Note to POTUS: Pointers on Speaking to American Medical Association


To: Barack Obama, POTUS From: Howard Wolinsky, co-author of The Serpent on the Staff: The Unhealthy Politics of the American Medical Association

I hear that you're speaking Monday to the annual meeting of the American Medical Association's policy-setting House of Delegates in Chicago. It's a great idea to present your ideas to this forum, the so-called "legislature of medicine."

You'll be given a hearing amidst the pomp of this gathering of the leaders of medical politics, not necessarily medicine.

I thought I'd share some pointers having spent more than 20 years covering the AMA at the Chicago Sun-Times.

Here's some things to keep in mind:

  • The AMA represents a minority of U.S. physicians. The AMA describes itself as America's largest doctor's organization. That's true on its face. But they claim to represent all doctors. Most docs are not members. The AMA's goal for the year 2000 was to have half of U.S. doctors inside its tent. It missed.
  • The AMA historically was a racist organization.
  • The AMA's policies historically encouraged racism and discouraged training of black physicians.

Just last year, the AMA belatedly apologized for its transgressions of favoring state's rights over the training of black doctors and standing silent as racism raged in this country.

Still, the AMA has bragging rights. It had a black president before the U.S. did. No doubt they'll have former AMA President Lonnie Bristow, who was inaugurated as AMA president in 1995, escort you. That's a photo-op in the making, maybe with a few black medical students. Physician's Weekly reported how Joe Miller, the former No. 2 exec at the AMA, had been working as a well-paid AMA consultant as well as a lobbyist for then-apartheid South Africa. (Before 1990, AMA leaders often made trips to support doctors in that embattled land. An AMA CEO even praised South African medical care -- while in a hospital where patients were sleeping on the floor -- saying it was better than care back home at Cook County Hospital.)

Note to Rahm Emmanuel: U. of Pennsylvania biomedical ethicist Art Caplan wrote in his 1992 book, When Medicine Went Mad, how Nazi Germany used the AMA as a model for policies to remove Jews from the professions.

  • Long in bed with tobacco interests.

Back in 1964, when the Surgeon General warned about the dangers of smoking, most major medical groups got on board to fight this modern plague. One exception: the AMA. The AMA instead accepted millions of dollars for a cover for the Tobacco Institute that for over a decade enabled the industry to say the issue was unsettled and being researched.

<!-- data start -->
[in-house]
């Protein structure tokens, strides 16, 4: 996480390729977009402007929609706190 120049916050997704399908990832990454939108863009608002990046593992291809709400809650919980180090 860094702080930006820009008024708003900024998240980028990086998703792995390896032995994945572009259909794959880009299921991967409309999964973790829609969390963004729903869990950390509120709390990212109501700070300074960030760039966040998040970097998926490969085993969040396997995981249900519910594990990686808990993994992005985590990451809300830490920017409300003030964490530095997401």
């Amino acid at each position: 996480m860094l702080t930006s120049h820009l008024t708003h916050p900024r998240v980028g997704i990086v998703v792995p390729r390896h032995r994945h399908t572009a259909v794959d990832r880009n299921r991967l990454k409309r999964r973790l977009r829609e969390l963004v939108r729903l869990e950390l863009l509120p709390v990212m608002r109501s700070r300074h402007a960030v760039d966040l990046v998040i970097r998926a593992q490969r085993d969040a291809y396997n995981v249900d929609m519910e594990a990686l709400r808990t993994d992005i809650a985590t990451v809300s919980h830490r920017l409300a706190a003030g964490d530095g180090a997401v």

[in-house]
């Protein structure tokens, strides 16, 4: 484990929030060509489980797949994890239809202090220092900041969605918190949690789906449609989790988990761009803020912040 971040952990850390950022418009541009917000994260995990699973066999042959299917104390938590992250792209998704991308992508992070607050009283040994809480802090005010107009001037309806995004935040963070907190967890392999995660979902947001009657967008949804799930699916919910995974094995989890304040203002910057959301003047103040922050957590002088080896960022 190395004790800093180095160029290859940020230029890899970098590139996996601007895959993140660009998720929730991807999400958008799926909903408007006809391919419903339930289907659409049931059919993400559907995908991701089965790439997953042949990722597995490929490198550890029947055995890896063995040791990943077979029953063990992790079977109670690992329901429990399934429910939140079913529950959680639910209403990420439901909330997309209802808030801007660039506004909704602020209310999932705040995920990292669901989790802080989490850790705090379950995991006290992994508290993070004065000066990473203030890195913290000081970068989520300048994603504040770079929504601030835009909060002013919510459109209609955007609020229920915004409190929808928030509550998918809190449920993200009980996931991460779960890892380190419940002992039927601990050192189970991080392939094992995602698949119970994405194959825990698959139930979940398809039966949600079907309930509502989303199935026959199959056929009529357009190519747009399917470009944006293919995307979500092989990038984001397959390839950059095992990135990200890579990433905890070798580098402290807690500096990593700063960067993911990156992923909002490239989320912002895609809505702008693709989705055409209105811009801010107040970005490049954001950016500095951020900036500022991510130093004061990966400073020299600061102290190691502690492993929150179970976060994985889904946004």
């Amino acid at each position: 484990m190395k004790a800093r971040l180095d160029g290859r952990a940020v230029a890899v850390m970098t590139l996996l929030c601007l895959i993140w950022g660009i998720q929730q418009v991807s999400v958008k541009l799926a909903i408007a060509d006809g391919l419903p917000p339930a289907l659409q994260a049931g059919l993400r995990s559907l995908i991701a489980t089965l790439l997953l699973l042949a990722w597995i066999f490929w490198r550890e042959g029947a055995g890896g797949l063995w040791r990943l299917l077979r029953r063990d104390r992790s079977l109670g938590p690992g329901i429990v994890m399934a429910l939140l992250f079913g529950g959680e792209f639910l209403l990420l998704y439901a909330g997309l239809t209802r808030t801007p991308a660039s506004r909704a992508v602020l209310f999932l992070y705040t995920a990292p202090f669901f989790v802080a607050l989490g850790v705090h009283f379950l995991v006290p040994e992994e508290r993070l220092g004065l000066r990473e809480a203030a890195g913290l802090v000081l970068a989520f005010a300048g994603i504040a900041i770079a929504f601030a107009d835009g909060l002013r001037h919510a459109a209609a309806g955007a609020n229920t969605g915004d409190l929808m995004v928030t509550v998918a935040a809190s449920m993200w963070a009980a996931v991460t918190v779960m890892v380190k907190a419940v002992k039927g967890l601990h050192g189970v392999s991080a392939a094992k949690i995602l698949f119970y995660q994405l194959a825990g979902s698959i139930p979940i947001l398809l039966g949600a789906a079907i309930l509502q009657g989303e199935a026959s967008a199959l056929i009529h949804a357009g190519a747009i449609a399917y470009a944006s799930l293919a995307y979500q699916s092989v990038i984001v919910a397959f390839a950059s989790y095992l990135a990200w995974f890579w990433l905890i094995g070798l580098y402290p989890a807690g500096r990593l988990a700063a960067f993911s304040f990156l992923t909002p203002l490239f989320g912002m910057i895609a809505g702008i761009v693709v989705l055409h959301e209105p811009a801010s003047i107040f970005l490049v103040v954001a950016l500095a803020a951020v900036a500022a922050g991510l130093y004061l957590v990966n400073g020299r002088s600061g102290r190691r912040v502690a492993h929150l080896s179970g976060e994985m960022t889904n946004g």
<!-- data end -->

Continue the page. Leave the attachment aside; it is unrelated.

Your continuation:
The AMA blew it many other times on tobacco. In 1981, the AMA was on the hot seat when it was disclosed that its Physician Retirement Fund owned tobacco shares. Anti-tobacco docs in 1985 revealed that the incoming AMA president owned a farm, with another AMA board member, on which tobacco was grown in 1985.

We're still waiting for an apology on tobacco.

  • Masters of status quo.

The AMA is already on record as opposing your plan for government-sponsored health insurance for the tens of millions without health insurance.

You've been attacked for "socializing" banks and the auto industry. Get ready to be slammed for selling socialized medicine.

The AMA invented and popularized the term.

Morris Fishbein, voice of medicine as editor of the Journal of American Medical Association through the 1920s and the 1940s, was a wordsmith and sloganeer. He successfully tarred discussion of national health insurance with scare tactics, including calling any change in financing health care as "socialized medicine."

In 1962, in an effort to defeat the Medicare plan for the elderly, the AMA had its then President Ed Annis broadcast from an empty Madison Square Garden, soon after President Kennedy made a pitch there for Medicare. Great stagecraft and propaganda. The AMA opposed Medicare, but it ultimately lost the battle. Old people got much-deserved health coverage -- and, ironically, the plan made doctors rich.

Your proposal is hardly the most radical out there. You should present your plan. Listen politely. Don't yield. The health of the nation is at stake and shouldn't be left in the hands of medical politicians. Keep in mind that time is passing the AMA by.